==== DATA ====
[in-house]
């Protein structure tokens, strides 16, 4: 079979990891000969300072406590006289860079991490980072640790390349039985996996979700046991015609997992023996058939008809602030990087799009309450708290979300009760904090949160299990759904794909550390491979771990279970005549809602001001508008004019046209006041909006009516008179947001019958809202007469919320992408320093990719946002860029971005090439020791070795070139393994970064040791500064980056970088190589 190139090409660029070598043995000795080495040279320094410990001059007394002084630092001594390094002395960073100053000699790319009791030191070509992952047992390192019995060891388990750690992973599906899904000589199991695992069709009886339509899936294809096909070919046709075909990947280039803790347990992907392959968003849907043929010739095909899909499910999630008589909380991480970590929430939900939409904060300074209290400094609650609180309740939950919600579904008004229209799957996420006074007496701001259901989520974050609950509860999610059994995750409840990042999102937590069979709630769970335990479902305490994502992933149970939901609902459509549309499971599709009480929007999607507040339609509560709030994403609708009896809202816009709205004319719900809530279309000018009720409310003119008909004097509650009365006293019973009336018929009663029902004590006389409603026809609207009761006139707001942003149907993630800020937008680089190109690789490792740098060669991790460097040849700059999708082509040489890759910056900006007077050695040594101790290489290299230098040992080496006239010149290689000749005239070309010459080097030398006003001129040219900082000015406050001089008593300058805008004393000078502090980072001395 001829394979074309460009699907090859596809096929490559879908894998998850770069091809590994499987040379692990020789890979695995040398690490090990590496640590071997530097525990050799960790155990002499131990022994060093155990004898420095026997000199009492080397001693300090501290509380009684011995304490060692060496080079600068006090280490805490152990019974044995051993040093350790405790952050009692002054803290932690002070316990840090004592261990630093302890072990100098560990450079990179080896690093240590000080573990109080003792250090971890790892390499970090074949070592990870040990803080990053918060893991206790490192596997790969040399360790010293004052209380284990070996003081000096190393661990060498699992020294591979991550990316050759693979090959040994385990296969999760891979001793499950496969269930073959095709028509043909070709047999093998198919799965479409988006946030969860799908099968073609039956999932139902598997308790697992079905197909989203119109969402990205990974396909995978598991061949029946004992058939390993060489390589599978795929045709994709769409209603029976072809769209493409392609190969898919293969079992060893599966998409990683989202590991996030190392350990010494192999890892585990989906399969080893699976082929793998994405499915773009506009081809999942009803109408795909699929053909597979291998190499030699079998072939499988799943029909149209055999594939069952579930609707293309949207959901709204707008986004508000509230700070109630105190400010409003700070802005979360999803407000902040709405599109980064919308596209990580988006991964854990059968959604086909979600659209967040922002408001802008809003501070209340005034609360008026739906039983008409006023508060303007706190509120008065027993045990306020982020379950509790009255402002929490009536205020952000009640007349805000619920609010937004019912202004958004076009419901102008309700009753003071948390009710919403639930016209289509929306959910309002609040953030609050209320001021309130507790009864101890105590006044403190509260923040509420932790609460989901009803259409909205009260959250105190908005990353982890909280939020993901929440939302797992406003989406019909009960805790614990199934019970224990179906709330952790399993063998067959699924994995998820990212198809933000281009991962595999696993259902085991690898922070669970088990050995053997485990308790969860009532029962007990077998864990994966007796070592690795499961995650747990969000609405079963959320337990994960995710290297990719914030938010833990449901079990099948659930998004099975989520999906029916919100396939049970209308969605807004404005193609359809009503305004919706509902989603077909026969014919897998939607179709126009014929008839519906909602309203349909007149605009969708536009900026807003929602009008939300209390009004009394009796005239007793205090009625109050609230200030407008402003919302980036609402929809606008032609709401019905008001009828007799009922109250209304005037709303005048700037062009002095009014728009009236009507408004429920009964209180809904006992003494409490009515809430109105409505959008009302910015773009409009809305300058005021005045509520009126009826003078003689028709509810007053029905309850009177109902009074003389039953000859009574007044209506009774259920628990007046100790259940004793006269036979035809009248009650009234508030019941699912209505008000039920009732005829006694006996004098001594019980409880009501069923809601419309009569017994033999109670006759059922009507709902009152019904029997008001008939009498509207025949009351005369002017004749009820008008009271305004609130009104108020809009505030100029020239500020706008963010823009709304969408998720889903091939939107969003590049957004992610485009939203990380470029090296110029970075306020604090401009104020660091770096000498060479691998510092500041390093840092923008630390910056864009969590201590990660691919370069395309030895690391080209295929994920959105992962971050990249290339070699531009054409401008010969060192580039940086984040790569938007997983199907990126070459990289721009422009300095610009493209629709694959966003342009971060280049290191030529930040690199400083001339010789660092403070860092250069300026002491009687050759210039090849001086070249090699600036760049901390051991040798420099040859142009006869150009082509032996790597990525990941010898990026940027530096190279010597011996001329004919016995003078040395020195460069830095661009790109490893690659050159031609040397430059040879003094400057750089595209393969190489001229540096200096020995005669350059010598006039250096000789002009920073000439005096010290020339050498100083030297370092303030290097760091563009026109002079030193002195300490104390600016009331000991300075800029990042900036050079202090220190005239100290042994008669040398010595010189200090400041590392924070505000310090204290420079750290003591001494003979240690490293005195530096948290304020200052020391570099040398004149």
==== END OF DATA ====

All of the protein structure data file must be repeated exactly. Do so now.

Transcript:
[in-house]
């Protein structure tokens, strides 16, 4: 079979990891000969300072406590006289860079991490980072640790390349039985996996979700046991015609997992023996058939008809602030990087799009309450708290979300009760904090949160299990759904794909550390491979771990279970005549809602001001508008004019046209006041909006009516008179947001019958809202007469919320992408320093990719946002860029971005090439020791070795070139393994970064040791500064980056970088190589 190139090409660029070598043995000795080495040279320094410990001059007394002084630092001594390094002395960073100053000699790319009791030191070509992952047992390192019995060891388990750690992973599906899904000589199991695992069709009886339509899936294809096909070919046709075909990947280039803790347990992907392959968003849907043929010739095909899909499910999630008589909380991480970590929430939900939409904060300074209290400094609650609180309740939950919600579904008004229209799957996420006074007496701001259901989520974050609950509860999610059994995750409840990042999102937590069979709630769970335990479902305490994502992933149970939901609902459509549309499971599709009480929007999607507040339609509560709030994403609708009896809202816009709205004319719900809530279309000018009720409310003119008909004097509650009365006293019973009336018929009663029902004590006389409603026809609207009761006139707001942003149907993630800020937008680089190109690789490792740098060669991790460097040849700059999708082509040489890759910056900006007077050695040594101790290489290299230098040992080496006239010149290689000749005239070309010459080097030398006003001129040219900082000015406050001089008593300058805008004393000078502090980072001395 001829394979074309460009699907090859596809096929490559879908894998998850770069091809590994499987040379692990020789890979695995040398690490090990590496640590071997530097525990050799960790155990002499131990022994060093155990004898420095026997000199009492080397001693300090501290509380009684011995304490060692060496080079600068006090280490805490152990019974044995051993040093350790405790952050009692002054803290932690002070316990840090004592261990630093302890072990100098560990450079990179080896690093240590000080573990109080003792250090971890790892390499970090074949070592990870040990803080990053918060893991206790490192596997790969040399360790010293004052209380284990070996003081000096190393661990060498699992020294591979991550990316050759693979090959040994385990296969999760891979001793499950496969269930073959095709028509043909070709047999093998198919799965479409988006946030969860799908099968073609039956999932139902598997308790697992079905197909989203119109969402990205990974396909995978598991061949029946004992058939390993060489390589599978795929045709994709769409209603029976072809769209493409392609190969898919293969079992060893599966998409990683989202590991996030190392350990010494192999890892585990989906399969080893699976082929793998994405499915773009506009081809999942009803109408795909699929053909597979291998190499030699079998072939499988799943029909149209055999594939069952579930609707293309949207959901709204707008986004508000509230700070109630105190400010409003700070802005979360999803407000902040709405599109980064919308596209990580988006991964854990059968959604086909979600659209967040922002408001802008809003501070209340005034609360008026739906039983008409006023508060303007706190509120008065027993045990306020982020379950509790009255402002929490009536205020952000009640007349805000619920609010937004019912202004958004076009419901102008309700009753003071948390009710919403639930016209289509929306959910309002609040953030609050209320001021309130507790009864101890105590006044403190509260923040509420932790609460989901009803259409909205009260959250105190908005990353982890909280939020993901929440939302797992406003989406019909009960805790614990199934019970224990179906709330952790399993063998067959699924994995998820990212198809933000281009991962595999696993259902085991690898922070669970088990050995053997485990308790969860009532029962007990077998864990994966007796070592690795499961995650747990969000609405079963959320337990994960995710290297990719914030938010833990449901079990099948659930998004099975989520999906029916919100396939049970209308969605807004404005193609359809009503305004919706509902989603077909026969014919897998939607179709126009014929008839519906909602309203349909007149605009969708536009900026807003929602009008939300209390009004009394009796005239007793205090009625109050609230200030407008402003919302980036609402929809606008032609709401019905008001009828007799009922109250209304005037709303005048700037062009002095009014728009009236009507408004429920009964209180809904006992003494409490009515809430109105409505959008009302910015773009409009809305300058005021005045509520009126009826003078003689028709509810007053029905309850009177109902009074003389039953000859009574007044209506009774259920628990007046100790259940004793006269036979035809009248009650009234508030019941699912209505008000039920009732005829006694006996004098001594019980409880009501069923809601419309009569017994033999109670006759059922009507709902009152019904029997008001008939009498509207025949009351005369002017004749009820008008009271305004609130009104108020809009505030100029020239500020706008963010823009709304969408998720889903091939939107969003590049957004992610485009939203990380470029090296110029970075306020604090401009104020660091770096000498060479691998510092500041390093840092923008630390910056864009969590201590990660691919370069395309030895690391080209295929994920959105992962971050990249290339070699531009054409401008010969060192580039940086984040790569938007997983199907990126070459990289721009422009300095610009493209629709694959966003342009971060280049290191030529930040690199400083001339010789660092403070860092250069300026002491009687050759210039090849001086070249090699600036760049901390051991040798420099040859142009006869150009082509032996790597990525990941010898990026940027530096190279010597011996001329004919016995003078040395020195460069830095661009790109490893690659050159031609040397430059040879003094400057750089595209393969190489001229540096200096020995005669350059010598006039250096000789002009920073000439005096010290020339050498100083030297370092303030290097760091563009026109002079030193002195300490104390600016009331000991300075800029990042900036050079202090220190005239100290042994008669040398010595010189200090400041590392924070505000310090204290420079750290003591001494003979240690490293005195530096948290304020200052020391570099040398004149």